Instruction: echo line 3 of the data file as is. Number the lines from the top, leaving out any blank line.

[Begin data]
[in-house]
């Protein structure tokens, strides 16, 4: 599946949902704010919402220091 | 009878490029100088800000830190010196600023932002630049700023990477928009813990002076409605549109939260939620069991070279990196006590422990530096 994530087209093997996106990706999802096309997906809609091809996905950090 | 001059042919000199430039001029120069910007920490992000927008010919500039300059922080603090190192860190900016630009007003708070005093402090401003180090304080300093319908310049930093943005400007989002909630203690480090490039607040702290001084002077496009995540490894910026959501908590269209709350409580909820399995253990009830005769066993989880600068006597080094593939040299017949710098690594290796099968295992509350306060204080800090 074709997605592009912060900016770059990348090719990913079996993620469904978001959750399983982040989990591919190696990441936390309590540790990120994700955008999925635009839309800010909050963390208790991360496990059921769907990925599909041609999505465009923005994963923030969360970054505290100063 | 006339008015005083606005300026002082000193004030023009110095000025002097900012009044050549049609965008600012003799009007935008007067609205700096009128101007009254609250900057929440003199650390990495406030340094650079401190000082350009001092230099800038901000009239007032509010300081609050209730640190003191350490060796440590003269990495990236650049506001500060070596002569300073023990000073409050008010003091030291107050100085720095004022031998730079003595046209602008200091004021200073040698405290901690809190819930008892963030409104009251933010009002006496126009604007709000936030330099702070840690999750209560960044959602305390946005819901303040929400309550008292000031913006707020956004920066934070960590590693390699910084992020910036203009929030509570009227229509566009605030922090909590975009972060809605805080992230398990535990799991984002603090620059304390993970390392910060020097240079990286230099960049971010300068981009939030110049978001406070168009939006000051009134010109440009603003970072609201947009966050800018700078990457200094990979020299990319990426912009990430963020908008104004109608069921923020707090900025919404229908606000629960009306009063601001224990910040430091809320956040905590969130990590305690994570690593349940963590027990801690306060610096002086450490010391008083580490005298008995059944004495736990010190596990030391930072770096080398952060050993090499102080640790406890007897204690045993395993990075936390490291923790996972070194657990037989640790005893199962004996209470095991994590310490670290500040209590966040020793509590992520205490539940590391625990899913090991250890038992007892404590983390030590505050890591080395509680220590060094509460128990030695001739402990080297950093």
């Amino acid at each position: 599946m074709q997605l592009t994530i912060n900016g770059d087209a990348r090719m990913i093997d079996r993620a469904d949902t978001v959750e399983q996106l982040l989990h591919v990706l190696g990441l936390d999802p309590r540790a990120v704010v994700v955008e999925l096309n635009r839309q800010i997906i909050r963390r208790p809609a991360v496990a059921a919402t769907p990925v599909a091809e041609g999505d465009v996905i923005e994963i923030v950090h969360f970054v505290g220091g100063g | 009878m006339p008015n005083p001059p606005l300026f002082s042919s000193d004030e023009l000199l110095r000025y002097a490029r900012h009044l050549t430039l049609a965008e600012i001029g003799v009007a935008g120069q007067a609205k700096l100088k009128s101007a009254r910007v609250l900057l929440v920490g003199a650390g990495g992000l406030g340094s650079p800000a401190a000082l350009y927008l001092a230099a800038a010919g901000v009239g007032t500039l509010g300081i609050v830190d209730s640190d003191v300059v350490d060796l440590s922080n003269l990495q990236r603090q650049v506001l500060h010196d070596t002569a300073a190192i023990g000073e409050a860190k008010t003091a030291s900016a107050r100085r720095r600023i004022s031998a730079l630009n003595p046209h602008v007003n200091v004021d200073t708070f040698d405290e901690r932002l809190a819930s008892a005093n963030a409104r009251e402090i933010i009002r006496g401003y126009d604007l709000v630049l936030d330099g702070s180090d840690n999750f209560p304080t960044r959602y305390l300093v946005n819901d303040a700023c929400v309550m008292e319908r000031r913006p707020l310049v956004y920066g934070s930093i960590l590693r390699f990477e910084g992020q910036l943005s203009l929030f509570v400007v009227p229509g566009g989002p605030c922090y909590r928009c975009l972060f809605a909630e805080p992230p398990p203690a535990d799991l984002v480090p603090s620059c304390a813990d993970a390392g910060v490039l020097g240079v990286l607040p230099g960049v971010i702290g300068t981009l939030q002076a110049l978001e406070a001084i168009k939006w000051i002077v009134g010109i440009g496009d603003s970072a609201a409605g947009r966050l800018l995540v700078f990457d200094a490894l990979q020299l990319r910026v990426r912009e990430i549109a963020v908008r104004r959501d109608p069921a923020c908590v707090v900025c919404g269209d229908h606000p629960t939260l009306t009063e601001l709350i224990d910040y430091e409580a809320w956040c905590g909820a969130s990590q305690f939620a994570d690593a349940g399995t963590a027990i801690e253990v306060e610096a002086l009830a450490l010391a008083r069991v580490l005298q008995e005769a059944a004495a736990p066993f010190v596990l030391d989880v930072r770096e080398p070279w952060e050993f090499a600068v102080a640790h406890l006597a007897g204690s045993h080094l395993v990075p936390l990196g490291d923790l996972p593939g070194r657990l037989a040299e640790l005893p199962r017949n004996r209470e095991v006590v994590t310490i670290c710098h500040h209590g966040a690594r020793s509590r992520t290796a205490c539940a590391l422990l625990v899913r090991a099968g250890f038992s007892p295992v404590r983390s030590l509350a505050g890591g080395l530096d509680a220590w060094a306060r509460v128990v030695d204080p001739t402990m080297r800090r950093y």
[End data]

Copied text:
């Amino acid at each position: 599946m074709q997605l592009t994530i912060n900016g770059d087209a990348r090719m990913i093997d079996r993620a469904d949902t978001v959750e399983q996106l982040l989990h591919v990706l190696g990441l936390d999802p309590r540790a990120v704010v994700v955008e999925l096309n635009r839309q800010i997906i909050r963390r208790p809609a991360v496990a059921a919402t769907p990925v599909a091809e041609g999505d465009v996905i923005e994963i923030v950090h969360f970054v505290g220091g100063g | 009878m006339p008015n005083p001059p606005l300026f002082s042919s000193d004030e023009l000199l110095r000025y002097a490029r900012h009044l050549t430039l049609a965008e600012i001029g003799v009007a935008g120069q007067a609205k700096l100088k009128s101007a009254r910007v609250l900057l929440v920490g003199a650390g990495g992000l406030g340094s650079p800000a401190a000082l350009y927008l001092a230099a800038a010919g901000v009239g007032t500039l509010g300081i609050v830190d209730s640190d003191v300059v350490d060796l440590s922080n003269l990495q990236r603090q650049v506001l500060h010196d070596t002569a300073a190192i023990g000073e409050a860190k008010t003091a030291s900016a107050r100085r720095r600023i004022s031998a730079l630009n003595p046209h602008v007003n200091v004021d200073t708070f040698d405290e901690r932002l809190a819930s008892a005093n963030a409104r009251e402090i933010i009002r006496g401003y126009d604007l709000v630049l936030d330099g702070s180090d840690n999750f209560p304080t960044r959602y305390l300093v946005n819901d303040a700023c929400v309550m008292e319908r000031r913006p707020l310049v956004y920066g934070s930093i960590l590693r390699f990477e910084g992020q910036l943005s203009l929030f509570v400007v009227p229509g566009g989002p605030c922090y909590r928009c975009l972060f809605a909630e805080p992230p398990p203690a535990d799991l984002v480090p603090s620059c304390a813990d993970a390392g910060v490039l020097g240079v990286l607040p230099g960049v971010i702290g300068t981009l939030q002076a110049l978001e406070a001084i168009k939006w000051i002077v009134g010109i440009g496009d603003s970072a609201a409605g947009r966050l800018l995540v700078f990457d200094a490894l990979q020299l990319r910026v990426r912009e990430i549109a963020v908008r104004r959501d109608p069921a923020c908590v707090v900025c919404g269209d229908h606000p629960t939260l009306t009063e601001l709350i224990d910040y430091e409580a809320w956040c905590g909820a969130s990590q305690f939620a994570d690593a349940g399995t963590a027990i801690e253990v306060e610096a002086l009830a450490l010391a008083r069991v580490l005298q008995e005769a059944a004495a736990p066993f010190v596990l030391d989880v930072r770096e080398p070279w952060e050993f090499a600068v102080a640790h406890l006597a007897g204690s045993h080094l395993v990075p936390l990196g490291d923790l996972p593939g070194r657990l037989a040299e640790l005893p199962r017949n004996r209470e095991v006590v994590t310490i670290c710098h500040h209590g966040a690594r020793s509590r992520t290796a205490c539940a590391l422990l625990v899913r090991a099968g250890f038992s007892p295992v404590r983390s030590l509350a505050g890591g080395l530096d509680a220590w060094a306060r509460v128990v030695d204080p001739t402990m080297r800090r950093y």